By Max Clarke

RSM Tenon believe 2011 will see increasing levels of corporate insolvency adding to fears of a ‘double dip’ recession.

With the Government’s Insolvency service announcing official corporate insolvency statistics for 2010 on Friday 4th February, RSM Tenon, the insolvency and turnaround specialists, predict the UK will see an 18% fall in companies entering into formal insolvency. However, RSM Tenon believes that this won’t reflect the ‘pain on the ground’ as the number of business failures is 32% higher than pre-credit crunch levels.

Carl Jackson, Head of Recovery at RSM Tenon, said:

“We expect the Government figures out on Friday to show an approximate 18% decrease in corporate insolvencies. However, we believe that this does not reflect the true state of UK business because the number of insolvencies in 2009 was such an abnormally high level.

“Looking forward, 2011 will be a difficult year for businesses across the UK and unfortunately the growing fear of a ‘double dip’ recession now has to be taken very seriously. There are a lot of businesses on a knife edge and with pressure mounting on the Bank of England’s Monetary Policy Committee to increase interest rates, even a 0.5% rise could result in an increase in business failures.

Sectors that rely on discretionary spend, such as Hospitality & Tourism and Retail, will continue to struggle following the rise in VAT and increasing inflation. Some banks are compounding the situation further as they are becoming increasingly impatient with failing businesses. Many turnaround plans set out over a year ago are taking longer than expected for any improvements to be seen. Therefore, some lenders are now willing to cut their losses and accept the bad debt instead of continuing to drip feed businesses that show no progress. With these facts in mind, we believe corporate insolvencies will hit 24,000 in 2011.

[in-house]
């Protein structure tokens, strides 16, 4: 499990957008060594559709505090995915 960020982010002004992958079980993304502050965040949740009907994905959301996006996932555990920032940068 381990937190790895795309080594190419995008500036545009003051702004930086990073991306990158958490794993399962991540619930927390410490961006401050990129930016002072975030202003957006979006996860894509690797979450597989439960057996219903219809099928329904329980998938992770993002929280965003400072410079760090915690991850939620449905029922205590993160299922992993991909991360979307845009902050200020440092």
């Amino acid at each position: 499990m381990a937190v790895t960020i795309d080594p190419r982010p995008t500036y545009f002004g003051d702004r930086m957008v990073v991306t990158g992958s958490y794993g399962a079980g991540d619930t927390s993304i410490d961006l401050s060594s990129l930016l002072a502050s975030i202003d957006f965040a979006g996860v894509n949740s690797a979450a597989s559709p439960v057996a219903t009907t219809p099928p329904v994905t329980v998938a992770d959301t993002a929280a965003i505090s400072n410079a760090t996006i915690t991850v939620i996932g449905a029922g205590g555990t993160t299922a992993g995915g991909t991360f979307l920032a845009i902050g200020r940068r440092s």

“On top of all this the Government has gambled that the private sector will pick up the slack left by the public sector cuts. The cuts could actually have a negative effect on the private sector businesses that used to support public sector organisations causing more corporate insolvencies. However, we will see if this gamble has paid off later this year and in early 2012 as these cuts start to take affect. If not, the UK could see rising unemployment figures to the record level of 3 million last seen in 1993, again adding to fears of a ‘double dip’ recession.”

Statistics from Tracker, RSM Tenon’s early warning system for bad debts show that the Public Services and Hospitality & Tourism sectors showed the lowest decrease in corporate insolvencies over 2010 as these sectors rely heavily on discretionary public spend. Conversely, many Manufacturing sectors outperformed the average and the Wholesale sector showed one of the strongest signs of improvement with a drop of 30%.

Regionally, Wales and the South West of England saw the lowest decreases in corporate insolvencies throughout 2010 with a drop of 4% and 8% respectively. On the other hand, the Midlands and London saw the greatest decreases with drops of 21% and 24% respectively.